Flowers is a weird album. On one hand, it’s completely terrible: it’s overly ambitious, pretentious, and ridiculous, often delving into experiments that are way over the band’s collective head. Joan of Arc---a Chicagoan band known for being led by Tim Kinsella and for incorporating electronica influences into their brand of mopey indie-rock---take some welcome chances here, giving their take on psychedelia, sound collages, and, most notably, the New Weird America movement. The results, however, tend to be unfortunately derivative and terrible: “Flowers” is an overblown and tired Sung Tongs- or Visiter-copycat, while “Fasting”, “Table of the Laments”, and “Fable of the Elements” are simply art for art’s sake: no substance, no point. Each is directionless, ‘experimental’ filler, and their inclusion is a mystery: the album’s plenty long enough and satisfying enough without them.
On another hand, Flowers is a big deal: it’s finally a move away from the mundane rut---a rut filled with tired and unremarkable indie pop---that Joan of Arc has found themselves in for the past few years. This rut was undoubtedly caused by the band’s relentless prolificacy: Flowers is the band’s twelfth album in as many years. Some of Flowers does recall their past albums, but these songs surprisingly tend to be standouts: “Explain Yourself” and “Fogbow” are excellent revision pieces, bringing to mind the band’s exceptional debut. But much of Flowers is decidedly unlike much of anything Joan of Arc’s ever tried before. This is both a blessing and a curse: while any change from that tired normality is appreciated, it’s disappointing that so much of this is mediocre, that so much of this imitative, that so much of this is overblown, and etc. In that sense, Flowers is no different than the past eight or so middle-of-the-road albums the band’s released: it’s still mostly sucks. At least we only have to wait another year to listen to the band’s next half-hearted attempt.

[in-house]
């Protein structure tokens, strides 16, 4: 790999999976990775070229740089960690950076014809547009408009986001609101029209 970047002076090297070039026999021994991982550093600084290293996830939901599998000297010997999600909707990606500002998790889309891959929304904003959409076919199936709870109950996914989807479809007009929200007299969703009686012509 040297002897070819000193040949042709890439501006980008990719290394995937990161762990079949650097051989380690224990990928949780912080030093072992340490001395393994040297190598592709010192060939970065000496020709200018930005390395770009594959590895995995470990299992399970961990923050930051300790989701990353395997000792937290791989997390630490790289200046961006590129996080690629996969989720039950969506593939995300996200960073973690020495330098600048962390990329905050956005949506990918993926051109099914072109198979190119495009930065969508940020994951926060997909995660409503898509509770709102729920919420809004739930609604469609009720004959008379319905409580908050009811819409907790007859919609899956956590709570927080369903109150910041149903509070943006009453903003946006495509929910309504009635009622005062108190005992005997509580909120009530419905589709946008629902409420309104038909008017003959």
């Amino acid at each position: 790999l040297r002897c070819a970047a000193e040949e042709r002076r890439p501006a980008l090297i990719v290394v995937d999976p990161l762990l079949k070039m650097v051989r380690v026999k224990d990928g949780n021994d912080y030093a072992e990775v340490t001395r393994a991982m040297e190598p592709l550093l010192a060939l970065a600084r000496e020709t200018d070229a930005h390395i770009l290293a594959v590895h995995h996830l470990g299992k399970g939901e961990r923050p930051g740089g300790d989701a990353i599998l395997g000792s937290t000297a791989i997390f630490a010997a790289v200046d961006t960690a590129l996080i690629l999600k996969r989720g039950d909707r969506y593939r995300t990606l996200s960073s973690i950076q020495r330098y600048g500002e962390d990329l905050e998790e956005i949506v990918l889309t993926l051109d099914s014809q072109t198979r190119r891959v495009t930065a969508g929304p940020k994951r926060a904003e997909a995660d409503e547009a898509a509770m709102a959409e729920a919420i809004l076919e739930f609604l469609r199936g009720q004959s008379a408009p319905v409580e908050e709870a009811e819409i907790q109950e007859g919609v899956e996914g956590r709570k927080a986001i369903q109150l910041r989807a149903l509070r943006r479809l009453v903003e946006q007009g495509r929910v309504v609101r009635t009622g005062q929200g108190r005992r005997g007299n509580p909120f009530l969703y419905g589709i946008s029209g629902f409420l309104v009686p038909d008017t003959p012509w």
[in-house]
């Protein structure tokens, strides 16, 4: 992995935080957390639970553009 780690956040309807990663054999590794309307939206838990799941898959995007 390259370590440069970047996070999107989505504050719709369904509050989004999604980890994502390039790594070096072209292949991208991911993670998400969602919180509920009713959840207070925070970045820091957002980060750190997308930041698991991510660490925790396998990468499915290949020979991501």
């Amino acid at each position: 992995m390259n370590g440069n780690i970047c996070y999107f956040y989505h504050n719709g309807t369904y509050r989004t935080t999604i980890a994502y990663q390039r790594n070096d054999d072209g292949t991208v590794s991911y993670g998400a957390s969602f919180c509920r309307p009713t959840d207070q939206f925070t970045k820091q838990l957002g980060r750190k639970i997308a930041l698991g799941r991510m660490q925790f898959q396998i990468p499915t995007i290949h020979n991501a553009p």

It's hard to assess artists that release everything. I mean, the concept has its merits, you get access to all their music and get to pick what you listen to, but you loose the idea of the album and the coherance [ahem, Merzbow]. I'll still check this out, but sounds like I'll be unimpressed.
What's wrong with releasing everything though? I mean, I'd rather listen to a band with a back-catalogue of 200 tracks that are mixed, rather than a band that has two a back-catalogue of 24 tracks that are all good. It's more interesting.